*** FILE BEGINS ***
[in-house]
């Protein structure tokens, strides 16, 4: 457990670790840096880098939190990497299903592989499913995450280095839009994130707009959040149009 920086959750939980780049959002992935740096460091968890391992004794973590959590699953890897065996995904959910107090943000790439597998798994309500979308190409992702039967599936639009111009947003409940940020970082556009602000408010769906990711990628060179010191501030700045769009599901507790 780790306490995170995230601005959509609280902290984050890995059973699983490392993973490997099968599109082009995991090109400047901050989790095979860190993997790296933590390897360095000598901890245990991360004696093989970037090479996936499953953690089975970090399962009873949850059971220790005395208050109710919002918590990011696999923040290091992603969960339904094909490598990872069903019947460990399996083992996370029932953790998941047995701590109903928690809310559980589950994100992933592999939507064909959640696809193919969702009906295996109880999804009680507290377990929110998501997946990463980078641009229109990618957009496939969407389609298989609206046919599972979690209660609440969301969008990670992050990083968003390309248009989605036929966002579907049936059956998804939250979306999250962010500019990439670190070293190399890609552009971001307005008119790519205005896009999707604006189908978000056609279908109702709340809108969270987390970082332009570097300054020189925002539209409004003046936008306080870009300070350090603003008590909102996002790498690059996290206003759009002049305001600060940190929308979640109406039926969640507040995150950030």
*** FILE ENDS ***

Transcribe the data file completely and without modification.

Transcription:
[in-house]
């Protein structure tokens, strides 16, 4: 457990670790840096880098939190990497299903592989499913995450280095839009994130707009959040149009 920086959750939980780049959002992935740096460091968890391992004794973590959590699953890897065996995904959910107090943000790439597998798994309500979308190409992702039967599936639009111009947003409940940020970082556009602000408010769906990711990628060179010191501030700045769009599901507790 780790306490995170995230601005959509609280902290984050890995059973699983490392993973490997099968599109082009995991090109400047901050989790095979860190993997790296933590390897360095000598901890245990991360004696093989970037090479996936499953953690089975970090399962009873949850059971220790005395208050109710919002918590990011696999923040290091992603969960339904094909490598990872069903019947460990399996083992996370029932953790998941047995701590109903928690809310559980589950994100992933592999939507064909959640696809193919969702009906295996109880999804009680507290377990929110998501997946990463980078641009229109990618957009496939969407389609298989609206046919599972979690209660609440969301969008990670992050990083968003390309248009989605036929966002579907049936059956998804939250979306999250962010500019990439670190070293190399890609552009971001307005008119790519205005896009999707604006189908978000056609279908109702709340809108969270987390970082332009570097300054020189925002539209409004003046936008306080870009300070350090603003008590909102996002790498690059996290206003759009002049305001600060940190929308979640109406039926969640507040995150950030």